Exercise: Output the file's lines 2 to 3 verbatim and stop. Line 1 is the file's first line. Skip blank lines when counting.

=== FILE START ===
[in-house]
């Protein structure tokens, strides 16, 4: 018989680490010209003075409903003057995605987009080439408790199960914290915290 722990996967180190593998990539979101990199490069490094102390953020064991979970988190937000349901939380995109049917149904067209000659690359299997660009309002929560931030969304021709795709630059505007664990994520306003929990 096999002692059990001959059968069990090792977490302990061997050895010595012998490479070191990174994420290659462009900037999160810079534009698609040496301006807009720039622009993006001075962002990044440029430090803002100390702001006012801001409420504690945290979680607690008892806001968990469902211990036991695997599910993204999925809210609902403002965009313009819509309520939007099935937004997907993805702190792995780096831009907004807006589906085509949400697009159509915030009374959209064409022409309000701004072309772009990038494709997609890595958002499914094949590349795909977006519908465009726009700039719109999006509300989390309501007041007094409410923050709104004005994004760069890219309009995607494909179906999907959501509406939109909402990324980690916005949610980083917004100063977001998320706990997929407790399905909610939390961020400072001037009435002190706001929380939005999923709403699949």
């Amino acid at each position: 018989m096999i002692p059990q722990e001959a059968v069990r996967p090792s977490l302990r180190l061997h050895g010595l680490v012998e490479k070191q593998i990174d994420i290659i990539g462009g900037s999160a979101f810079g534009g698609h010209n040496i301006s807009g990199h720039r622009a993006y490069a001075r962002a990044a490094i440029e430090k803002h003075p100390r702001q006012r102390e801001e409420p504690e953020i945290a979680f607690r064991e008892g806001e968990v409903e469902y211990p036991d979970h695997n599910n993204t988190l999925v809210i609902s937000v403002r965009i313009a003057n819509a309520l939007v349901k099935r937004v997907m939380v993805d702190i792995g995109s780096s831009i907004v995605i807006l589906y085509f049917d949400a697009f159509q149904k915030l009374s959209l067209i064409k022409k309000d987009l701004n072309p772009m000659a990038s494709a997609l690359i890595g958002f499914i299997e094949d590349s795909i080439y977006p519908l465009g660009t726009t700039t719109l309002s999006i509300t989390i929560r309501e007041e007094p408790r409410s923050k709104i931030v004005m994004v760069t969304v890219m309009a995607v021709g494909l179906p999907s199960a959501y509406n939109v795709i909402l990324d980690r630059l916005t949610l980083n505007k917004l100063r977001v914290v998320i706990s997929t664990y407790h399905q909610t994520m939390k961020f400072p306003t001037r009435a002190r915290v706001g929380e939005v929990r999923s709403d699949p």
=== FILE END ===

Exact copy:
């Protein structure tokens, strides 16, 4: 018989680490010209003075409903003057995605987009080439408790199960914290915290 722990996967180190593998990539979101990199490069490094102390953020064991979970988190937000349901939380995109049917149904067209000659690359299997660009309002929560931030969304021709795709630059505007664990994520306003929990 096999002692059990001959059968069990090792977490302990061997050895010595012998490479070191990174994420290659462009900037999160810079534009698609040496301006807009720039622009993006001075962002990044440029430090803002100390702001006012801001409420504690945290979680607690008892806001968990469902211990036991695997599910993204999925809210609902403002965009313009819509309520939007099935937004997907993805702190792995780096831009907004807006589906085509949400697009159509915030009374959209064409022409309000701004072309772009990038494709997609890595958002499914094949590349795909977006519908465009726009700039719109999006509300989390309501007041007094409410923050709104004005994004760069890219309009995607494909179906999907959501509406939109909402990324980690916005949610980083917004100063977001998320706990997929407790399905909610939390961020400072001037009435002190706001929380939005999923709403699949």
């Amino acid at each position: 018989m096999i002692p059990q722990e001959a059968v069990r996967p090792s977490l302990r180190l061997h050895g010595l680490v012998e490479k070191q593998i990174d994420i290659i990539g462009g900037s999160a979101f810079g534009g698609h010209n040496i301006s807009g990199h720039r622009a993006y490069a001075r962002a990044a490094i440029e430090k803002h003075p100390r702001q006012r102390e801001e409420p504690e953020i945290a979680f607690r064991e008892g806001e968990v409903e469902y211990p036991d979970h695997n599910n993204t988190l999925v809210i609902s937000v403002r965009i313009a003057n819509a309520l939007v349901k099935r937004v997907m939380v993805d702190i792995g995109s780096s831009i907004v995605i807006l589906y085509f049917d949400a697009f159509q149904k915030l009374s959209l067209i064409k022409k309000d987009l701004n072309p772009m000659a990038s494709a997609l690359i890595g958002f499914i299997e094949d590349s795909i080439y977006p519908l465009g660009t726009t700039t719109l309002s999006i509300t989390i929560r309501e007041e007094p408790r409410s923050k709104i931030v004005m994004v760069t969304v890219m309009a995607v021709g494909l179906p999907s199960a959501y509406n939109v795709i909402l990324d980690r630059l916005t949610l980083n505007k917004l100063r977001v914290v998320i706990s997929t664990y407790h399905q909610t994520m939390k961020f400072p306003t001037r009435a002190r915290v706001g929380e939005v929990r999923s709403d699949p």